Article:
96. 96.
    Jain A, Jain A, Garg NK, Tyagi RK, Singh B, Katare OP, Webster TJ, Soni V. Surface engineered polymeric nanocarriers mediate the delivery of transferrin–methotrexate conjugates for an improved understanding of brain cancer. Acta Biomater. 2015;24:140–51.PubMedCrossRefGoogle Scholar
  97. 97.
    Jain A, Chasoo G, Singh SK, Saxena AK, Jain SK. Transferrin-appended PEGylated nanoparticles for temozolomide delivery to brain: in vitro characterisation. J Microencapsul. 2011;28(1):21–8.PubMedCrossRefGoogle Scholar
  98. 98.
    Cui Y, Xu Q, Chow PK-H, Wang D, Wang C-H. Transferrin-conjugated magnetic silica PLGA nanoparticles loaded with doxorubicin and paclitaxel for brain glioma treatment. Biomaterials. 2013;34(33):8511–20.PubMedCrossRefGoogle Scholar
  99. 99.
    Ghadiri M, Vasheghani-Farahani E, Atyabi F, Kobarfard F, Mohamadyar-Toupkanlou F, Hosseinkhani H. Transferrin-conjugated magnetic dextran-spermine nanoparticles for targeted drug transport across blood-brain barrier: transferrin-conjugated magnetic dextran-spermine nanoparticles. J Biomed Mater Res A. 2017;105(10):2851–64.PubMedCrossRefGoogle Scholar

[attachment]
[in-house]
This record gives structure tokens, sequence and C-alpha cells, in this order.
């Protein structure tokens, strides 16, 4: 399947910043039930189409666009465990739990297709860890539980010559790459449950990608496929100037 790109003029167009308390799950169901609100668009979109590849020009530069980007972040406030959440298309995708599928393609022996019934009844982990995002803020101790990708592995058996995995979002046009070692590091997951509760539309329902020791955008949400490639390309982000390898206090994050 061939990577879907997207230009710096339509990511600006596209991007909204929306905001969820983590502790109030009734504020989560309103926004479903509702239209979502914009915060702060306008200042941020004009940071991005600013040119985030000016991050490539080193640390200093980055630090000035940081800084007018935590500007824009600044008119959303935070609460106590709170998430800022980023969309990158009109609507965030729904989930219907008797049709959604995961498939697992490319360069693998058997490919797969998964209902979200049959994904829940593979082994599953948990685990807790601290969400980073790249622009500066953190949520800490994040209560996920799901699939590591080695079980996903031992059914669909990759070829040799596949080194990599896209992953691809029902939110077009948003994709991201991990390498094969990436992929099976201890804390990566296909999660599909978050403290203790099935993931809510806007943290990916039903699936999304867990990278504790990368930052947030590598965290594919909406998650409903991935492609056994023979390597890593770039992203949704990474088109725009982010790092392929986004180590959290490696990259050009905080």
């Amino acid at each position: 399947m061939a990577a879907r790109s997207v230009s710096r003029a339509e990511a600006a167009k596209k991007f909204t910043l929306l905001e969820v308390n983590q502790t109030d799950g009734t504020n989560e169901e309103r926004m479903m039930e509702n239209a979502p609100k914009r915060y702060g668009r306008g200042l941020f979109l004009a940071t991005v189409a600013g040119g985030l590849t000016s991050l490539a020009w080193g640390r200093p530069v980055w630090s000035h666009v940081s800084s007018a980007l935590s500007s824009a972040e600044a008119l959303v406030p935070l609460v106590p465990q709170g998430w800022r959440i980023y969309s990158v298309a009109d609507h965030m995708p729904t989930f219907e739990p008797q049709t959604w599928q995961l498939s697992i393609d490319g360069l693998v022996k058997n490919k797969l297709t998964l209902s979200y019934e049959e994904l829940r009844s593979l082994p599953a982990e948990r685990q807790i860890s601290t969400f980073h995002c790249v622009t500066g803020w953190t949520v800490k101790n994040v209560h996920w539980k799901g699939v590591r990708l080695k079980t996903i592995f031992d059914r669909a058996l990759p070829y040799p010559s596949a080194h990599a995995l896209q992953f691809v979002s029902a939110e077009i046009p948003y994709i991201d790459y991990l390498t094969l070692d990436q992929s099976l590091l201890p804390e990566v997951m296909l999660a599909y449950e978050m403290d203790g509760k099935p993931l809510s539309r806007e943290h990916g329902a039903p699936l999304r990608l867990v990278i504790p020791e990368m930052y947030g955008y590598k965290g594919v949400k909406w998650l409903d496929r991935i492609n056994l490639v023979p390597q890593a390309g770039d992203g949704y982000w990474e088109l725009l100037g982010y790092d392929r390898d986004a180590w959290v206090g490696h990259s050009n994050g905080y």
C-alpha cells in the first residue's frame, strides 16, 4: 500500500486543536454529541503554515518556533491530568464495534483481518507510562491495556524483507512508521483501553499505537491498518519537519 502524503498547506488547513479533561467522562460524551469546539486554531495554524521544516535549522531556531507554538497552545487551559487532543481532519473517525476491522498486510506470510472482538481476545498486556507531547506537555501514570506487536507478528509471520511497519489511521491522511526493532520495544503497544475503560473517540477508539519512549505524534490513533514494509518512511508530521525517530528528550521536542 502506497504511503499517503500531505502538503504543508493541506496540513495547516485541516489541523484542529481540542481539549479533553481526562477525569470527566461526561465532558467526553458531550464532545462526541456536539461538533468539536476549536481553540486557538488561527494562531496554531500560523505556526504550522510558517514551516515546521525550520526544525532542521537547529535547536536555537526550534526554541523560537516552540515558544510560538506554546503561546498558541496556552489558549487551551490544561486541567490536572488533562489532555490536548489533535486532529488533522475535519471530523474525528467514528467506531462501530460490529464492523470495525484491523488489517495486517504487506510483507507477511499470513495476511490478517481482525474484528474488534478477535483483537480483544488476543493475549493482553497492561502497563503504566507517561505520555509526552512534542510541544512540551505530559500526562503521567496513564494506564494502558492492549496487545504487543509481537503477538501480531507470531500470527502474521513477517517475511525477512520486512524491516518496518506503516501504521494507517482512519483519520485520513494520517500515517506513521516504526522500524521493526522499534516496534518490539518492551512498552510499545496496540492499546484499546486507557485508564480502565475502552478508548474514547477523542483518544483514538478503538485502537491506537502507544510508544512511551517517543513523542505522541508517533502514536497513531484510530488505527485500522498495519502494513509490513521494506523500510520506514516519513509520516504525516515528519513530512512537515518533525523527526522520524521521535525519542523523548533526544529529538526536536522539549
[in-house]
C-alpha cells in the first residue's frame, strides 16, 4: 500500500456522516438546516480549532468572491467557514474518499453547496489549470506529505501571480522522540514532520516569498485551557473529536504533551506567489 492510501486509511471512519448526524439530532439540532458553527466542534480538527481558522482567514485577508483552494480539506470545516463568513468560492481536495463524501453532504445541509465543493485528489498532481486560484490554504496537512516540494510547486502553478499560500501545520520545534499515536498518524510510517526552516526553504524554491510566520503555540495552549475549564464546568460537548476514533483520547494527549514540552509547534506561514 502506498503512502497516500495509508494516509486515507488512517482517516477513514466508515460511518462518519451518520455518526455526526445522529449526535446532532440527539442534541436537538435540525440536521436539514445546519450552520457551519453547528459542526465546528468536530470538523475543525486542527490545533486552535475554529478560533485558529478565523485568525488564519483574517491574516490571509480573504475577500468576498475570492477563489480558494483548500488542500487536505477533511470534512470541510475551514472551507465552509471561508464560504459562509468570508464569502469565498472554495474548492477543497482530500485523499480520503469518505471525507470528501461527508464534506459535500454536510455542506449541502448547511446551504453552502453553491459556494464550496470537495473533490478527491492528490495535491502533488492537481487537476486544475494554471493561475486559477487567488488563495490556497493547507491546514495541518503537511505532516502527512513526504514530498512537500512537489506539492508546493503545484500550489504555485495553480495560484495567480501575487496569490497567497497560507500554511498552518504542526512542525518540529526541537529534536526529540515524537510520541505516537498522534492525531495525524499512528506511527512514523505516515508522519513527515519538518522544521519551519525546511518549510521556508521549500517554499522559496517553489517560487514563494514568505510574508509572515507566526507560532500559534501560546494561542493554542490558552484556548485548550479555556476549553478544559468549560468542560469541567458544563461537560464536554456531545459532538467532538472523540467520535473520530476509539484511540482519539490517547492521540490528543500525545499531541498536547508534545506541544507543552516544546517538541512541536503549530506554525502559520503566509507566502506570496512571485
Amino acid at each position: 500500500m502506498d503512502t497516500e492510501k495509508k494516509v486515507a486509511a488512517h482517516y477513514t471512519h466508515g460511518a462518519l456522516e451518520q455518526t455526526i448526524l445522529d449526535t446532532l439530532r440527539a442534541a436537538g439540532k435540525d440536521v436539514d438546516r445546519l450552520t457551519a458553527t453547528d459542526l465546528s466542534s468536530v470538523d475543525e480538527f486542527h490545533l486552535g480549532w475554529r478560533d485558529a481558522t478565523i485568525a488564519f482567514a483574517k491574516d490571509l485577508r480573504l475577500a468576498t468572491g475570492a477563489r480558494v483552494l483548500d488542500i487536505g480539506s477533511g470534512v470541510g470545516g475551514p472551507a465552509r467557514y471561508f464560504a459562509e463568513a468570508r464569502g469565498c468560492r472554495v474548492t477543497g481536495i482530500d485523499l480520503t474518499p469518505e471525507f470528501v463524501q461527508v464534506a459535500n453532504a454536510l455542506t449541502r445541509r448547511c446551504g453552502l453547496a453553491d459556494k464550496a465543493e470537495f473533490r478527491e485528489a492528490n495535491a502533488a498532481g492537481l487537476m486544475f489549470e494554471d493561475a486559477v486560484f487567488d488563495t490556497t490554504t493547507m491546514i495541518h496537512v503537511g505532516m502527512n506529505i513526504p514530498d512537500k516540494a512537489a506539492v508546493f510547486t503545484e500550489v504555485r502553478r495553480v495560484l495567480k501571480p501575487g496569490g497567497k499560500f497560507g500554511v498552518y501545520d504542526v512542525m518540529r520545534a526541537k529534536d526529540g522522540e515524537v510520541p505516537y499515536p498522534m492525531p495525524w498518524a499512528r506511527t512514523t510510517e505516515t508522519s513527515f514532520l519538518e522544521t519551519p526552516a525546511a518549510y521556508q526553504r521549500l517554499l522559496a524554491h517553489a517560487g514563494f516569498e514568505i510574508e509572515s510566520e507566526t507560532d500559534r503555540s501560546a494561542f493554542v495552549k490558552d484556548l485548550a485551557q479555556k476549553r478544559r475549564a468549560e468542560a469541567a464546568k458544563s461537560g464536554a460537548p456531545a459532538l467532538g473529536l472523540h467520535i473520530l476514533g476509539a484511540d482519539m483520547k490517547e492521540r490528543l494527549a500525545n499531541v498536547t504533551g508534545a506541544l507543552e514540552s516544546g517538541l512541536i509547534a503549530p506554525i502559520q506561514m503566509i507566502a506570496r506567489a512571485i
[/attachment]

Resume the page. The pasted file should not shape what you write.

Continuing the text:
100. 100.
    Yan F, Wang Y, He S, Ku S, Gu W, Ye L. Transferrin-conjugated, fluorescein-loaded magnetic nanoparticles for targeted delivery across the blood–brain barrier. J Mater Sci Mater Med. 2013;24(10):2371–9.PubMedCrossRefGoogle Scholar
  101. 101.
    Chang J, Paillard A, Passirani C, Morille M, Benoit J-P, Betbeder D, et al. Transferrin adsorption onto PLGA nanoparticles governs their interaction with biological systems from blood circulation to brain cancer cells. Pharm Res. 2012;29(6):1495–505.PubMedCrossRefGoogle Scholar